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Submitted by William Hornsby from an article written by Eunice Arnold (nee Morley) in 1993


Denis Hornsby with bobbins


It all began in Burton Latimer church in the summer of 1975, Denis had a display of Treen and I had a display of Lace. At that time getting bobbins was not an easy matter so, I asked, "Why don't you make bobbins?" Denis did not know what they were but by the time the public was admiitted he was well grounded and had a couple of examples in his pocket. The next morning he arrived
Denis Hornsby with Princess Alice
with bobbins of his own make. Granted the heads and short necks were not quite right but they were beautiful pieces of work. A few weeks later he attended his first Lace Day - the second at Elstow - with two pockets full of perfected bobbins. From then on Burton Latimer lost its carpenter and Lacemakers gained a champion.

Denis became a staunch supporter of Lacemakers and all their activities. When we set about forming the Lace Guild, an idea mooted at Elstow in 1974, Denis gave his full support. At the inaugural meeting in April 1976, he had inscribed souvenir bobbins on sale. He had studied the old bobbins and the few lace books available at the time to find out how inscriptions were made. Denis never let the grass grow under his feet. He always kept a finger on the pulse of lacemakers' activities and requirements, as well as the establishment and growth of the Lace Guild. No request ever fell on deaf ears. Denis made many personal sacrifices to meet our needs, fine linen thread being a case in point. None could be had but Denis persisted until one manufacturer agreed, on condition he bought a hundredweight! The cost was more than Denis had paid for his house but he took the risk for us.

And what about half a ton of pins? "Oh yes, Mr Hornsby, we can supply, provided you are prepared to purchase the complete run". An estimated 15 years supply! I would have backed off but Denis didn't. He knew we were desperate for fine pins - so desperate that he was sold out in two years!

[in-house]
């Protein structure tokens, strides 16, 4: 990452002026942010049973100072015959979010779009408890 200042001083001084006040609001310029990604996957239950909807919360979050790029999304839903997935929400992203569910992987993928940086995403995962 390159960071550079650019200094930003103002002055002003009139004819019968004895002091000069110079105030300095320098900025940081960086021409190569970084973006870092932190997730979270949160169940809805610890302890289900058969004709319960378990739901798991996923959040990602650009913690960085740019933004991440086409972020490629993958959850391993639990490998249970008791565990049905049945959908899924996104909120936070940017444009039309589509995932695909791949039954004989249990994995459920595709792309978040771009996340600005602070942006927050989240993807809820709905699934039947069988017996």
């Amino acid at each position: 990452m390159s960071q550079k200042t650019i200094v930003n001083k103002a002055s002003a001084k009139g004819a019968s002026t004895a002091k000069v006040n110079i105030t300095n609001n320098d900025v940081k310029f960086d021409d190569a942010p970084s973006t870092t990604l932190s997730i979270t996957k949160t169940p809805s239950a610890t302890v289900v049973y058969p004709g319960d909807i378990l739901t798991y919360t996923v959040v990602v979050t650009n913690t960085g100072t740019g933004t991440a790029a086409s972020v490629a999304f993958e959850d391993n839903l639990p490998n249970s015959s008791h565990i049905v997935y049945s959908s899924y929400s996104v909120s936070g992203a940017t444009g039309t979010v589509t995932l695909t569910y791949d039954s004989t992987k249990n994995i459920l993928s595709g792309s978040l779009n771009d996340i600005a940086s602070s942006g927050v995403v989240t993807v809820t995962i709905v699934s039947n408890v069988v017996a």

Bobbin winders were another problem. Denis made bobbin winders based on the traditional design, which were works of art. Sadly, these were superseded by the lightweight, plastic variety.

Books were another thing in short supply in those early days. Denis did all he could to find what was available, in fact, it was Denis who was instrumental in the publication of my book. He brought it to the notice of Ruth Bean.

What a boon to lacemakers are the lightweight polystyrene pillows. Denis had a mould made for making these, after very careful research ensured the polystyrene was of sufficiently high density to give durability along with the best of working conditions. Plastic bobbins were another successful venture.

Young Lacemakers were always close to the heart of both Denis and his wife Mercy. They were ever ready to encourage. I well remember being reprimanded for only having three prizes for a competition! Denis and Mercy made sure there was something for every competitor. Prizes for grown ups were also generously donated.

Mercy did not escape. Horrified by my "Heath Robinson" version of a pillow bag, she made me a much more serviceable and attractive bag. That was the end of Mercy's dressmaking. Bags, bobbin cases and pillow covers took over. William and Sylvia were eventually ensnared. I think it was the books that really trapped William. Building on the worldwide contacts Denis had already made, William began to find books to widen our lacemaking horizons. But none of this changed Denis and Mercy. Anyone coming to their home was welcomed with a cheery greeting, a cup of tea and a good "natter".

Denis devoted himself to the service of the lace and Lacemakers worldwide and his like will not be seen again. Those of us who were "in at the beginning" along with Denis, know that there will never be a more dedicated and loyal servant of the Lace Guild and its members,. He will be sorely missed.


Mercy, William, Sylvia, Beccy and Catherine, would like to thank everyone for their kindness following the death of Denis on Sunday 3rd January.

We have all been touched and comforted by the cards, letter and messages which we have received - but there have been several hundred, and we are sory that we cannot reply to each one personally.

More than fifty people attended his simple funeral service. There were no flowers, except for a family wreath - a "bobbin" made of white carnations - but donations in memory of Denis may still be sent to the Young Lacemakers' section of the Lace Guild. He was interested in all aspects of lacemaking, but the children's work always received the special attention and support.

Without exception, people have remembered Denis as a cheerful, helpful man of integrity - a friend as well as a lace supplier. We are all proud to continue the family business which Denis started nearly twenty years ago. In future, all business will be dealt with from Canterbury by William and Sylvia (with help from Beccy and Catherine!). Mercy has "retired" from the partnership, but is working as hard as ever, and will be pleased to welcome friends for a cup of tea and a chat at Burton Latimer.

Sincere thanks from us all to everyone of our friends - customers and suppliers - for your support, and for your memories of Denis.

Click here to link to read about the production of bobbins by Denis Hornsby.

Click here to read about the Hornsby family

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